Japan’s pavilion at Expo 2017 Astana was centred around the theme “Smart Mix With Technology.” This theme conveyed the message that achieving a stable energy supply at a low cost is possible, all while ensuring safety and environmental conservation. Featuring a red dot from which three waves emanate, the pavilion’s logo symbolised the theme. The three colours represented conventional energy, renewable energy, and energy of the future, with the overlapping signifying the energy mix, at the heart of the concept.
The country’s lack of energy resources and rapid economic development resulted in the “all-Japan spirit of challenge”, which constituted the thread of the pavilion’s displays. In addressing this challenge, the country has been working to promote energy conservation, to reduce CO2 emissions, and to introduce new forms of energy. This approach was summed up by a 3E+S formula: embodying energy security (E), a low-cost energy supply through economic efficiency (E), adapting to the environment (E), with an overarching assumption of safety (S).
Split into three zones, the pavilion took visitors on a journey through Japan’s relationship with energy, from its rapid development and reliance on energy imports to the ways that Japanese innovations are shaping future energy. Besides, visitors equipped with a smartphone were able to download the official app to benefit from experiential content directly linked to the audiovisual displays.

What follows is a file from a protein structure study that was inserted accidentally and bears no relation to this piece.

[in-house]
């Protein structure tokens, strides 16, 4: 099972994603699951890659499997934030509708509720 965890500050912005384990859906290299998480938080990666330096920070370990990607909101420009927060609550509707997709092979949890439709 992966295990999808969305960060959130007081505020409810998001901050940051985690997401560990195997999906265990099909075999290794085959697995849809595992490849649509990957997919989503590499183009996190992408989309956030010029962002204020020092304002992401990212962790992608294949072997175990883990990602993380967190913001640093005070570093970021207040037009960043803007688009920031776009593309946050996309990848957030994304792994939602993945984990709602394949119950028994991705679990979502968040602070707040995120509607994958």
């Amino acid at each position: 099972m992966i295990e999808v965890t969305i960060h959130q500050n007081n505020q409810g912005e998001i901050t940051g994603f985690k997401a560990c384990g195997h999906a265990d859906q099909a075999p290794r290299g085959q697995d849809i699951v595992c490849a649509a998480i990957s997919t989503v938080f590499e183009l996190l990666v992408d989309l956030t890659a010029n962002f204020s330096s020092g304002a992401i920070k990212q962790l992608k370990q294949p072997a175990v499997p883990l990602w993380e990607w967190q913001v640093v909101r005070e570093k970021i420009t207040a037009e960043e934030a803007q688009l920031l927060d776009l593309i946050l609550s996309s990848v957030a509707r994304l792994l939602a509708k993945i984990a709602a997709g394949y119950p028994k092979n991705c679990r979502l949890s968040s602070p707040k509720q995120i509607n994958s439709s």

The first zone, “Japan Experience”, informed visitors about the country’s energy challenges and how they have been resolved up until today, using a combination of visual displays and multimedia presentations drawing attention to the necessity of energy innovations. The second zone, entitled “To the Future of Energy in 20XX”, featured a film presenting the latest technologies and developments in Japan shaping Future Energy, including fuel made from seaweed that could be able to power aircraft. “Japan Showcase”, the final zone, offered a range of interactive exhibits, including games and Virtual Reality, that allowed visitors to discover more about reducing CO2 emissions, minimising energy consumption and energy storage.